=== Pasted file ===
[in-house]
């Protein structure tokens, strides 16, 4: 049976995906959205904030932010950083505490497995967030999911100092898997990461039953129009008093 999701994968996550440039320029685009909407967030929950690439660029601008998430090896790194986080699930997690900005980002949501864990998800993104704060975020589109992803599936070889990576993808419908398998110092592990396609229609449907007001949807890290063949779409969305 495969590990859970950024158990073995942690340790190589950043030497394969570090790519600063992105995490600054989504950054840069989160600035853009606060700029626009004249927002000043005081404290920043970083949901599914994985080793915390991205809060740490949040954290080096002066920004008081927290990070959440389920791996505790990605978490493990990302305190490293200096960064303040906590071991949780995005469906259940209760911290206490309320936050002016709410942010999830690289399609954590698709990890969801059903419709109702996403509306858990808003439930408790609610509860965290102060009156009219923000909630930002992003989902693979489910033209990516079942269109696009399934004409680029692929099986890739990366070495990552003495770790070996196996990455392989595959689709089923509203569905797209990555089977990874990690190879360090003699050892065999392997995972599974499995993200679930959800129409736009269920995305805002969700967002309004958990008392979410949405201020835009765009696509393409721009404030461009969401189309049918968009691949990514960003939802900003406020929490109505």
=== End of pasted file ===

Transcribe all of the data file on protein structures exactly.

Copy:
[in-house]
């Protein structure tokens, strides 16, 4: 049976995906959205904030932010950083505490497995967030999911100092898997990461039953129009008093 999701994968996550440039320029685009909407967030929950690439660029601008998430090896790194986080699930997690900005980002949501864990998800993104704060975020589109992803599936070889990576993808419908398998110092592990396609229609449907007001949807890290063949779409969305 495969590990859970950024158990073995942690340790190589950043030497394969570090790519600063992105995490600054989504950054840069989160600035853009606060700029626009004249927002000043005081404290920043970083949901599914994985080793915390991205809060740490949040954290080096002066920004008081927290990070959440389920791996505790990605978490493990990302305190490293200096960064303040906590071991949780995005469906259940209760911290206490309320936050002016709410942010999830690289399609954590698709990890969801059903419709109702996403509306858990808003439930408790609610509860965290102060009156009219923000909630930002992003989902693979489910033209990516079942269109696009399934004409680029692929099986890739990366070495990552003495770790070996196996990455392989595959689709089923509203569905797209990555089977990874990690190879360090003699050892065999392997995972599974499995993200679930959800129409736009269920995305805002969700967002309004958990008392979410949405201020835009765009696509393409721009404030461009969401189309049918968009691949990514960003939802900003406020929490109505």